Yearly Archives: 2017

On handling “stumbles”…

Here is a reply I left at one of my favorite blogs/web sites —  Pamela Slim — a champion of starting and building small businesses (not just consulting.)

In her post, Pamela discusses how to react after a “stumble,” including her own examples.

She asked for comments, so I shared mine:

One of the best pieces of advice I got on “stumbling” was shared with me almost forty years ago. As a brand new sales engineer (I had pivoted from ten years of design work) my boss sent me to a sales training class.

During a break, I asked a a more experienced classmate how he handled losing a sale.

His reply was “Pick yourself up, dust yourself off, and move on. ”

He went on, “Furthermore, if you’re not failing (stumbling), you are not trying hard enough. Every failure is a learning experience. After twenty years, I still lose sales but I’m doing just fine. ”

Ten years later, that advice was invaluable when I started my own engineering consulting firm. Actually, I started twice, and the first time I stumbled badly.

But I tried again later, and then the first day in business (1987) the stock market crashed. Scary, but I succeeded anyway.

That same advice sustained me again when my late business partner and I started a training operation in conjunction with the consulting. It took us four times to get that right.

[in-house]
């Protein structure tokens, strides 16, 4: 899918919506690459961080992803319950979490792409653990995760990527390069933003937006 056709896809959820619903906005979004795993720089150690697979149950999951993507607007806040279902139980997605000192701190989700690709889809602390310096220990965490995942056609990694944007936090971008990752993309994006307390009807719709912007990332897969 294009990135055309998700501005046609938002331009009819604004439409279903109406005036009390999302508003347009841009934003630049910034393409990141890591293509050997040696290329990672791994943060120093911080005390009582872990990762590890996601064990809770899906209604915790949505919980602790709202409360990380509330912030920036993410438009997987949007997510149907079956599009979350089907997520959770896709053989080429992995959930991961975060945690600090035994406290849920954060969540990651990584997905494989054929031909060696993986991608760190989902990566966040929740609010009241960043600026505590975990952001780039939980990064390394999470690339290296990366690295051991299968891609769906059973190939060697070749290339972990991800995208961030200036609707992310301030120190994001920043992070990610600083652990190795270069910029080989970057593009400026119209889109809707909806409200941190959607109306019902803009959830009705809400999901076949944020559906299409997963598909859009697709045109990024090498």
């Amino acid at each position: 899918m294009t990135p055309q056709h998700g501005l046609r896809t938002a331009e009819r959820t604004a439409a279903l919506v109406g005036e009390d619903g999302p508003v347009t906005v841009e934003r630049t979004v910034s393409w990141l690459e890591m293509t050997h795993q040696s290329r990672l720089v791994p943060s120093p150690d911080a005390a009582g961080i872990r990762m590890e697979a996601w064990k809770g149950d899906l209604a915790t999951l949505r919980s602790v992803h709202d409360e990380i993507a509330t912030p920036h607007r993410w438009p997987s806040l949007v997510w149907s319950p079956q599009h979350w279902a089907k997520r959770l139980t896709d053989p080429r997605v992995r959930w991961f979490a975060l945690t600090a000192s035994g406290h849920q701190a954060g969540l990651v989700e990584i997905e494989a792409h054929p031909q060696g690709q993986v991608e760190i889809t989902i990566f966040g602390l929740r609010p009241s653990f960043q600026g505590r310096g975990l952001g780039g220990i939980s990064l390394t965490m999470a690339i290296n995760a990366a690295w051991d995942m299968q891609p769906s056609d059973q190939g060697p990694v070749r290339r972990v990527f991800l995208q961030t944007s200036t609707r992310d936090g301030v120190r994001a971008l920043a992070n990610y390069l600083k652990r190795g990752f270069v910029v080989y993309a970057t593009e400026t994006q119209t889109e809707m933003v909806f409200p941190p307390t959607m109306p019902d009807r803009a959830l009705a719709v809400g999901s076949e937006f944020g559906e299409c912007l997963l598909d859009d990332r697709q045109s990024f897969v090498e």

We eventually ended training over 12,000 students in hundreds of multi-day classes around the world. What a blast! Glad we didn’t let a few stumbles stop us from that adventure.

Pam is so right! Don’t stop – just step back and figure out what to do next — and next — and next. It took Thomas Edison hundreds of trials until he got the light bulb right. But when he did, he lit the world.

Yes, I’ve discussed this topic here before, but it is worth hearing again.  Remember the jingle we all heard as kids, “If at first you don’t succeed, try, try again.”

But before you do, back off and evaluate.  You may need to try something different. As Albert Einstein said, “The definition of insanity is doing the same thing over and over again, and expecting different results.”

© 2017, jumptoconsulting.com. All rights reserved.

What if it doesn’t work? At least you tried…